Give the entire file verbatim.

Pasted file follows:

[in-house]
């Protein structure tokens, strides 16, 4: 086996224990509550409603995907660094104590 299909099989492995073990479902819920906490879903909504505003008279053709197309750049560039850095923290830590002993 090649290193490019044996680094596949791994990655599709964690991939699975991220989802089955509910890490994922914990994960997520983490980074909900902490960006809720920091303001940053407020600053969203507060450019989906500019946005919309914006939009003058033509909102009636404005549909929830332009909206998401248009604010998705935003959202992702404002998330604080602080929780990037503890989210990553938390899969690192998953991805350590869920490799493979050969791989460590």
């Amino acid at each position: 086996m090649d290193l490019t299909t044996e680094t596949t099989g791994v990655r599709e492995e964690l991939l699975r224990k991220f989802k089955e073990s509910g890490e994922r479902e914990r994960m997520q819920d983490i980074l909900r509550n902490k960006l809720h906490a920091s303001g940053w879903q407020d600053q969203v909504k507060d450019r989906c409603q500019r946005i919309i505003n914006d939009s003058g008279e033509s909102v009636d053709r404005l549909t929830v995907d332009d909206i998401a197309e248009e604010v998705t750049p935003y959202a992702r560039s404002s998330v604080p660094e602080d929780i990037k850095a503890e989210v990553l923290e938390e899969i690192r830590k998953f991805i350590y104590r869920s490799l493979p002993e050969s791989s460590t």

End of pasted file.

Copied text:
[in-house]
């Protein structure tokens, strides 16, 4: 086996224990509550409603995907660094104590 299909099989492995073990479902819920906490879903909504505003008279053709197309750049560039850095923290830590002993 090649290193490019044996680094596949791994990655599709964690991939699975991220989802089955509910890490994922914990994960997520983490980074909900902490960006809720920091303001940053407020600053969203507060450019989906500019946005919309914006939009003058033509909102009636404005549909929830332009909206998401248009604010998705935003959202992702404002998330604080602080929780990037503890989210990553938390899969690192998953991805350590869920490799493979050969791989460590």
């Amino acid at each position: 086996m090649d290193l490019t299909t044996e680094t596949t099989g791994v990655r599709e492995e964690l991939l699975r224990k991220f989802k089955e073990s509910g890490e994922r479902e914990r994960m997520q819920d983490i980074l909900r509550n902490k960006l809720h906490a920091s303001g940053w879903q407020d600053q969203v909504k507060d450019r989906c409603q500019r946005i919309i505003n914006d939009s003058g008279e033509s909102v009636d053709r404005l549909t929830v995907d332009d909206i998401a197309e248009e604010v998705t750049p935003y959202a992702r560039s404002s998330v604080p660094e602080d929780i990037k850095a503890e989210v990553l923290e938390e899969i690192r830590k998953f991805i350590y104590r869920s490799l493979p002993e050969s791989s460590t």